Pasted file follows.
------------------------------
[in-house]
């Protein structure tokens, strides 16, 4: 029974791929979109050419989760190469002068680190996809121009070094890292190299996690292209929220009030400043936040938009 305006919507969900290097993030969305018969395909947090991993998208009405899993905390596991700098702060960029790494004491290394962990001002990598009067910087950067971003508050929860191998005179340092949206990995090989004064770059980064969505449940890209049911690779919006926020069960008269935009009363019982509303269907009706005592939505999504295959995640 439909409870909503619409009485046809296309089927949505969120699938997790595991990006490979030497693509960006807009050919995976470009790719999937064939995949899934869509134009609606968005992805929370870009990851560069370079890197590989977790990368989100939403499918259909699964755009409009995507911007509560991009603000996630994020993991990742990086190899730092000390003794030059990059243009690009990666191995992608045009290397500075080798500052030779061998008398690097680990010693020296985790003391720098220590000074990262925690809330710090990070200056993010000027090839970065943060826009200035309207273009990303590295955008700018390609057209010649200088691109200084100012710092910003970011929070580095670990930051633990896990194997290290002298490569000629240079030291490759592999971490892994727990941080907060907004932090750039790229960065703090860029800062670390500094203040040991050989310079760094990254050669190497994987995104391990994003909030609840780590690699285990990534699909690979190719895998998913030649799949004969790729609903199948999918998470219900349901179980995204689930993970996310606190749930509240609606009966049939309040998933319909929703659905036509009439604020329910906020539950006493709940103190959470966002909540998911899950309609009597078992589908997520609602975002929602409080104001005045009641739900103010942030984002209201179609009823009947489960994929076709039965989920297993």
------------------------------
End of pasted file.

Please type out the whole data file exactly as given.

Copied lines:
[in-house]
């Protein structure tokens, strides 16, 4: 029974791929979109050419989760190469002068680190996809121009070094890292190299996690292209929220009030400043936040938009 305006919507969900290097993030969305018969395909947090991993998208009405899993905390596991700098702060960029790494004491290394962990001002990598009067910087950067971003508050929860191998005179340092949206990995090989004064770059980064969505449940890209049911690779919006926020069960008269935009009363019982509303269907009706005592939505999504295959995640 439909409870909503619409009485046809296309089927949505969120699938997790595991990006490979030497693509960006807009050919995976470009790719999937064939995949899934869509134009609606968005992805929370870009990851560069370079890197590989977790990368989100939403499918259909699964755009409009995507911007509560991009603000996630994020993991990742990086190899730092000390003794030059990059243009690009990666191995992608045009290397500075080798500052030779061998008398690097680990010693020296985790003391720098220590000074990262925690809330710090990070200056993010000027090839970065943060826009200035309207273009990303590295955008700018390609057209010649200088691109200084100012710092910003970011929070580095670990930051633990896990194997290290002298490569000629240079030291490759592999971490892994727990941080907060907004932090750039790229960065703090860029800062670390500094203040040991050989310079760094990254050669190497994987995104391990994003909030609840780590690699285990990534699909690979190719895998998913030649799949004969790729609903199948999918998470219900349901179980995204689930993970996310606190749930509240609606009966049939309040998933319909929703659905036509009439604020329910906020539950006493709940103190959470966002909540998911899950309609009597078992589908997520609602975002929602409080104001005045009641739900103010942030984002209201179609009823009947489960994929076709039965989920297993």